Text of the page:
It’s Friday, which in most cases means I post some recent images I’ve taken on film.
Here are a few other Film Fridays to peruse at your leisure.
All images were shot using Kodak Portra 400 using a Canon A1 50mm 1.4. Digital images at the bottom of this post were taken with a 5d Mark II using a 50mm macro.
I have a favorite spot in Seattle that is quickly becoming favorite spot for many thanks to the attention of The New York Times and Bon Appetit. Of course the food and drinks have a lot to do with it as well.
The Walrus and the Carpenter is marked with a little blue cloud that hangs over the door that leads down a dark hall surrounded by reclaimed wood, exposed brick and eerie yet intriguing portraits. The ominous hall opens up to a bright scene flooded with people, cocktails and oysters. Buckets and buckets of oysters.
The interior is clean, modern with enough farmhouse rustic touches that allows you in sit comfortably. The space is tight, particularly in the kitchen. Yet they manage to produce plate after plate with such ease and grace it’s hard not to watch in awe.
Chef Renee Erickson’s (also of Boat Street Kitchen) food causes me to ignite with passion and inspiration with each visit. Although the menu is heavy on seafood and I have yet to embrace the beauty of eating things found in the sea I am still overwhelmed by the options. Her food is simple and inventive. The kind of food that causes one to stop talking, close your eyes and simply enjoy the bite.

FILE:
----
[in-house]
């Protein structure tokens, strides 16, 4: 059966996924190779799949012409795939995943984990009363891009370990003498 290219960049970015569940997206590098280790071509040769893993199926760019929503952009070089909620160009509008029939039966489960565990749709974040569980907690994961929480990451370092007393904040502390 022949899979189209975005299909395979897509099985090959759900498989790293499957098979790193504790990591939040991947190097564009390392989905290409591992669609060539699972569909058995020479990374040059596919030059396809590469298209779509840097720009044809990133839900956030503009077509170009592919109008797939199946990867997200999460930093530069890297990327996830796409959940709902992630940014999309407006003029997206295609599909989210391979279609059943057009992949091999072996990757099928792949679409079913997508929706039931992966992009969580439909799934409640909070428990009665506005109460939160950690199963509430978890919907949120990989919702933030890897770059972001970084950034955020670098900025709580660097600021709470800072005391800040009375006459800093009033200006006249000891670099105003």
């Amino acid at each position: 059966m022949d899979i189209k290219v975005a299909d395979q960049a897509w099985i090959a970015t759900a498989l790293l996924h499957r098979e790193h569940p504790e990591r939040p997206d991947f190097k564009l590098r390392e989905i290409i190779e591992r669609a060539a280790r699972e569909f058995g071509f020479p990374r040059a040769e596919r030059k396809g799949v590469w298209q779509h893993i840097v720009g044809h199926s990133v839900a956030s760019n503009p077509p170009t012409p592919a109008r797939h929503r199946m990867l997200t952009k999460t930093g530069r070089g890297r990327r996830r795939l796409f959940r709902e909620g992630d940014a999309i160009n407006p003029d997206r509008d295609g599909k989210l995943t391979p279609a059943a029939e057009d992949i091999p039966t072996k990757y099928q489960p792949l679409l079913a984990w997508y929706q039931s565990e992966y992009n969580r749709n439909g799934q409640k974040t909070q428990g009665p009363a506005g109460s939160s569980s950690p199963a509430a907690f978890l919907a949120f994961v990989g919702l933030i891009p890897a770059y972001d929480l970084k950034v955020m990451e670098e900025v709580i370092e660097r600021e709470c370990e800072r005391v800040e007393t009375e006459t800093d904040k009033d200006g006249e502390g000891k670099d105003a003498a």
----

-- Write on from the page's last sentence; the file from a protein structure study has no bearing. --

The menu is arranged in categories of oysters, vegetables, seafood, meat, cheese and sweets. The plates are small and created for sharing. Allowing everyone to enjoy several tastes of many dishes with each visit.
On this particular night I was forced to rush out to my car and retrieve my camera to snap a few shots of tomatoes. Not JUST tomatoes but Billy’s tomatoes bathed in olive oil and vanilla bean. Tomatoes and vanilla, did you know they were friends? They really are.
Vanilla beans are suspended in a fruity olive oil and cause the sweetness of the tomatoes to play the starring role it so deserves. Behind the scenes the vanilla adds a floral perfume that gently reminds you that tomatoes are indeed a fruit (or are they a vegetable?). The soft acidic bite puts them back in their savory place. Crusty bread provides the perfect sponge to soak up the remaining soup of tomato juices, olive oil and vanilla bean.
If you do find yourself at the Walrus be sure to order a cocktail. I haven’t met one there that I don’t like. Also, it is a rare visit when I don’t order the chicken liver mousse.
One more thing. If you do go, call me. I’ll meet you there in a instant.
Tomatoes with Vanilla and Mint
inspired by The Walrus and the Carpenter
3 perfect tomatoes
1/4 cup extra-virgin olive oil
1/2 vanilla bean
2 tablespoons fresh mint, chopped
Slice the tomatoes in 1/4″ rounds.
Combine the olive oil and vanilla bean.
Arrange the tomatoes on a platter. Cover the tomatoes with the oil. Let sit for at least an hour before serving allowing time for the tomatoes to marinate. Just before serving sprinkle with salt and fresh mint.
Serve with bread.
Also, I imagine a cool, tangy chevre would suit this nicely.